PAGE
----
Are There Smart Appliances in Your Future?
Homeowners today who are planning a kitchen remodel are most likely considering smart appliances. They’re being shown everywhere, and an internet-connected kitchen will eventually be in everyhome.
The 2020 Consumer Electronics Show
At the Consumer Electronics Show (CES) in Las Vegas (January 2020), appliance manufacturers showed off their company’s futuristic kitchen innovations. The big manufacturers — Samsung, LG Electronics, GE Appliances, Whirlpool and Bosch – displayed products that demonstrated they are developing smart appliances that will reinvent the kitchen around the internet.
Based on the new products they displayed, it’s pretty obvious their target audience is Millennials and Gen Z consumers, the demographic that is comfortable using smartphone apps, who want to receive step-by-step cooking instructions digitally, who consider themselves “foodies” even if they’re not very good at cooking.
What’s New in Smart Appliances?
Some of the newest smart kitchen technology appliances include:
- Robotic arms that chop veggies on the countertop
- Artificial Intelligence-powered oven cameras and internet-connected meat thermometers that monitor what’s cooking
- Stove top cameras that can take pics of your culinary creations and and post them on Instagram
- Smart refrigerators that accept your dietary preferences via a smart phone app, then puts together a menu plan. It will send a shopping list to your phone when it detects via built-in cameras that you’re low on the recommended ingredients. Or that your yogurt is about to expire.
What Have the Big Appliance Manufacturers Invented?
GE Appliances has added a third A.I.-powered oven camera in its Kitchen Hub system. The Kitchen Hub system includes a 27” touch screen for going online to interact with friends and family or tuning into Netflix or Spotify. The computer will make sure your dinner doesn’t burn while you’re watching a movie.
Bosch has partnered with a startup company called Chefling to send recipe instructions to its appliances, such as refrigerators that have interior cameras to keep track of what’s inside. Bosch is one of several companies (Samsung, LG and GE Café) using computer vision inside their fridges to recognize items and how long they’ve been in there and when they might need replaced.
Whirlpool showed its Yummly smart thermometer that can, for example, be put inside a raw chicken. Your phone will get an alert when the thermometer reaches the correct temperature. Eventually the $129 thermometer will be able to follow recipes on the Yummly app and automatically adjust the temperature of Whirlpool’s smart ovens.
Samsung’s entry into the connected kitchen category is an A.I. kitchen that can help plan meals and monitor nutrition. The company also has a robotic kitchen helper – Bot Chef, a mechanical arm that can act as a mechanical sous chef. It chops, stirs, measures, makes coffee by putting the pod in the Nespresso, and otherwise help prepare food. Don’t expect to see this at Home Depot any time soon.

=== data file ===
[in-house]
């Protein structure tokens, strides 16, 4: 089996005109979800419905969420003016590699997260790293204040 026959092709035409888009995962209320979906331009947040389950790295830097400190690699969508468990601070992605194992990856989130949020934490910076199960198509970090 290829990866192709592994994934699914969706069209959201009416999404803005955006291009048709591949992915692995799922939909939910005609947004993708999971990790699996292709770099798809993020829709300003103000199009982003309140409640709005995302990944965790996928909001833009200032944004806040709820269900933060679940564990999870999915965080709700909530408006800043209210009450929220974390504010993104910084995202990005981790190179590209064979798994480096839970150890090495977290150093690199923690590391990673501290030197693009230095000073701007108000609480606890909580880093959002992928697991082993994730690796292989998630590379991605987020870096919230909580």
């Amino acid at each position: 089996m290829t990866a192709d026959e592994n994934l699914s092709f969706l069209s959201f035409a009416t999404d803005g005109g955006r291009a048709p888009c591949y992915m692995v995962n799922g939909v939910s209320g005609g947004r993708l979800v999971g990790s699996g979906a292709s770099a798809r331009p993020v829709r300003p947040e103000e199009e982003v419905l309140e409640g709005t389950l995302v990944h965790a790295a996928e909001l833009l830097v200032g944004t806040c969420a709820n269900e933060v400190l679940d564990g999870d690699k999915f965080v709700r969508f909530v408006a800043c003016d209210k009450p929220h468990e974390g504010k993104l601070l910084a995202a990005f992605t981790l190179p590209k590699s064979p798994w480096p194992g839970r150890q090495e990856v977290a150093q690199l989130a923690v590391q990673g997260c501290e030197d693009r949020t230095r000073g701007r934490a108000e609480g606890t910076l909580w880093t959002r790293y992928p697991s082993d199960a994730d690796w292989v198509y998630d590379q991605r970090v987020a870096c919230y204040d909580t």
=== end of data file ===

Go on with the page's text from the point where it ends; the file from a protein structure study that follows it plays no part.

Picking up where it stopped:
Is All This Smart Kitchen Technology Good?
As with all internet-connected home devices, some of them raise privacy and security concerns. They record audio and video as they listen for your commands and watch from your stovetop or inside the fridge. Hackers could spy inside homes if the apps or devices have security flaws, as many do.
But even if appliance manufacturers are able to address those risks, some experts say they’re still focusing too much on what’s possible and not on the improvements that consumers might actually want. Just because you can do something, doesn’t mean you should do it, right?
An industry expert has said: “They (appliance manufacturers) are not thinking in terms of outcomes, which are meals. They need to shift their thinking from delivering a stove with lots of technological innovations to giving people the cooking experience they really want to have.”
Maybe appliance manufacturers should take a lesson from the Instant Pot and air fryers. They didn’t exist five years ago, now they are mainstream. None of the smart appliance features have taken off with consumers as much as simpler kitchen products that don’t need an internet connection. This could be related to the cost. But there’s also the fact that a stove or refrigerator lasts ten years, on average, so the technology in your appliance will be obsolete way long before the appliance gives out.
Before Remodeling Your Kitchen.
Get educated by learning the basic elements of the technology that operates smart appliances before starting your kitchen remodel. You don’t have to become an expert, by any means. You only need enough information to ask the right questions and make informed decisions.
The salesmen at your favorite appliance store get training from manufacturers; they’re a great resource. They will give you demos and discuss the pros and cons of each appliance you’re considering.
And your kitchen designer will be able to guide your selections when you begin the remodel process.
Do you want a fridge that monitors the expiration date of the milk or an oven that can be controlled from your smart phone? There’s a whole world of smart appliances available to you.
The products presented in this article were this year’s newest models; many aren’t on the market yet. We wrote and published an article about smart appliances previously that contains links to internet-connected products for the kitchen.